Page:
He might not be the last. Continue reading Will Canada have a recession election?

‘Pragmatic’ Merentes winning control over Venezuela economic policy, but to what end?


When Venezuelan president Nicolás Maduro appointed Nelson Merentes as his new finance minister shortly after Maduro’s controversial election in April, no one knew whether Merentes would actually be the official in charge of economic policy.Venezuela Flag Icon

That’s because the former finance minister Jorge Giordani, the longtime policymaker in the era of former president Hugo Chávez, remained planning secretary — and in a huge public-sector country like Venezuela, there’s little left untouched by central planning.  Giordani, more than anyone else, was responsible for the statist economic policies of the Chávez era, including currency and price controls.

But this week, there was no mistaking that Merentes is now ascendant — Edmée Betancourt, who had served as president of Venezuela’s central bank (BCV) for just over three months, stepped down in favor of Eudomar Tovar, an economist who was most recently the head of Venezuela’s currency exchange (CADIVI).  Betancourt, a former commerce minister, was seen as closer to Giordani and the more ideological, statist wing of chavismo, while Tovar and Merentes are associated with a more pragmatic, moderate view of economic policy.  Rumors swirled last week that Giordani might soon leave the planning ministry, abandoning a recent push to raise taxes, to take up an ambassadorship soon.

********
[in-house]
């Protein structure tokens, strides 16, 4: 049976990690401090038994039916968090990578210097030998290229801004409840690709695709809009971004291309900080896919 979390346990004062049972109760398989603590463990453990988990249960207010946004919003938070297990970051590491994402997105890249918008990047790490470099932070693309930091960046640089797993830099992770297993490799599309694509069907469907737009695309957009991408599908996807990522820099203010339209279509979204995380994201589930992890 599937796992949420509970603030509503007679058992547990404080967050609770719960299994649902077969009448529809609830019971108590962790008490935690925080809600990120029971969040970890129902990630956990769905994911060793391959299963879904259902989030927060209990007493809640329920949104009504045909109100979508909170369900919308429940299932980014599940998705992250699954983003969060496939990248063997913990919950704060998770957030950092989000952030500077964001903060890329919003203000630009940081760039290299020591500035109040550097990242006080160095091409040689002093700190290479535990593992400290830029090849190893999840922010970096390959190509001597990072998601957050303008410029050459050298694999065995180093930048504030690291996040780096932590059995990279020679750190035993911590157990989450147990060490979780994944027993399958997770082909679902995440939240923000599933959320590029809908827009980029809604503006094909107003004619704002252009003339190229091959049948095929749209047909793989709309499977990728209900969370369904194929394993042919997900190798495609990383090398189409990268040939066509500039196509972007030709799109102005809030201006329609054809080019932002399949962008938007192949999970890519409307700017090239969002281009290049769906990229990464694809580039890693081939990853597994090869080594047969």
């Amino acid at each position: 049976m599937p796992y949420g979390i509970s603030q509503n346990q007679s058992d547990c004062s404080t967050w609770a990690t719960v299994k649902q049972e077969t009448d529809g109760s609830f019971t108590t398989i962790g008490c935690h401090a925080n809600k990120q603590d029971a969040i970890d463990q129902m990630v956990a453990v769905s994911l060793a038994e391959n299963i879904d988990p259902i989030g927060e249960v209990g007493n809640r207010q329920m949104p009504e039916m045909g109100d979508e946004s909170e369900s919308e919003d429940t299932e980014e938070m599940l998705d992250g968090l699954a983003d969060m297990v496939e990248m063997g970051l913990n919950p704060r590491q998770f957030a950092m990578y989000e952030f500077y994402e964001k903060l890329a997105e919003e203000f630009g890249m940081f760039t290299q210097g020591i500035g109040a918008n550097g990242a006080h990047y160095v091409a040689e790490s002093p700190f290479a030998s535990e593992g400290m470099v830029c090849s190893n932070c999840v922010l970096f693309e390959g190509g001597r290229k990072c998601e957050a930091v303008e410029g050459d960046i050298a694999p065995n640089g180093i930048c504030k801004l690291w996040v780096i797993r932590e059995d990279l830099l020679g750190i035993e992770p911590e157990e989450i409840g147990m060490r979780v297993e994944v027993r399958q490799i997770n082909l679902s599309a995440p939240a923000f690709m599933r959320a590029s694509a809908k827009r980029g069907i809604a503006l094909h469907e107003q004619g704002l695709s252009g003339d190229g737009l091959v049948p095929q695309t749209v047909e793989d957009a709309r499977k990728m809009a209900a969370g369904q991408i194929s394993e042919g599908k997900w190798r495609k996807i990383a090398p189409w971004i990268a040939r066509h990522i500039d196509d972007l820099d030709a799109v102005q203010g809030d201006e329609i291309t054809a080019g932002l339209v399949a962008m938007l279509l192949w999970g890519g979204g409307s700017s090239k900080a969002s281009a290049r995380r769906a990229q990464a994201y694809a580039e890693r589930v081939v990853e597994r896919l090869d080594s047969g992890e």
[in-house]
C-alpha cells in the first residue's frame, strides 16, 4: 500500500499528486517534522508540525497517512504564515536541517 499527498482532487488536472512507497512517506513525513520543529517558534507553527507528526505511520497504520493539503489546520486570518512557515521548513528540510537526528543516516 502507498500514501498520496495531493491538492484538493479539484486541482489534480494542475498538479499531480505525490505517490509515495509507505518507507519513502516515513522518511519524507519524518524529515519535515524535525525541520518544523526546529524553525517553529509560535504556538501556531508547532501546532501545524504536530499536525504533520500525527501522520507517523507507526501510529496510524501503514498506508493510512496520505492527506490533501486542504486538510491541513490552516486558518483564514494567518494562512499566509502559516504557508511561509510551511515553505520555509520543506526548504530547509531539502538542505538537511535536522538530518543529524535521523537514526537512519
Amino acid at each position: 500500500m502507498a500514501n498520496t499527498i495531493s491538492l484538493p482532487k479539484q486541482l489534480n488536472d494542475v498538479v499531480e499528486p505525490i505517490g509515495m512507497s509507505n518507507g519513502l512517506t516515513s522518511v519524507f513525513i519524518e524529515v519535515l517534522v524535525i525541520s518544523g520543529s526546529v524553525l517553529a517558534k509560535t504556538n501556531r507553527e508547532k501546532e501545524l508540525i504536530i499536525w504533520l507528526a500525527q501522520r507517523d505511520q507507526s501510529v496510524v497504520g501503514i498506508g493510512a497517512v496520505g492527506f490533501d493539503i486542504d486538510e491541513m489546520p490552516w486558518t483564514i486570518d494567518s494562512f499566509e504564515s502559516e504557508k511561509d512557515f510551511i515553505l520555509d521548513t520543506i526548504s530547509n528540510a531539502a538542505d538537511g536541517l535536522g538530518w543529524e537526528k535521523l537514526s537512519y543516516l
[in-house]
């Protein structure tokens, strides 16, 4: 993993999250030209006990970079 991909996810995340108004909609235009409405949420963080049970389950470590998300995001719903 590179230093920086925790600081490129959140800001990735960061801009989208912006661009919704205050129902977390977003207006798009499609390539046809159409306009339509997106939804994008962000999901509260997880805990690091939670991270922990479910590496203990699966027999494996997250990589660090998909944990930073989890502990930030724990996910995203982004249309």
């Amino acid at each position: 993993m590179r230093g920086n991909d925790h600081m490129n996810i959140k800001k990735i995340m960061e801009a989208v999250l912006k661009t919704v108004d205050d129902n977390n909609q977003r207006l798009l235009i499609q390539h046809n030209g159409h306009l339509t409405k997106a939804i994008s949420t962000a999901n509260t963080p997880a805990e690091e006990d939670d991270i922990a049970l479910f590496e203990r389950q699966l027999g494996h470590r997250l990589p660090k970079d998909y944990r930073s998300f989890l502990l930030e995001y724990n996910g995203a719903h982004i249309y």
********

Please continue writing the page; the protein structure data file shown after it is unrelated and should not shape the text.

Leave aside for a moment that in an era of central bank independence, neither Giordani nor Merentes would be dominating the BCV’s monetary policy in a country with sounder financial institutions.  If Merentes and Maduro really want to shake up Venezuela’s economy for the better, they should start by reintroducing a line between the ruling Partido Socialista Unido de Venezuela (PSUV, United Socialist Party of Venezuela) and the institutions of the Venezuelan state — starting with the BCV, but also with the national oil company, Petróleos de Venezuela, S.A. (PDVSA).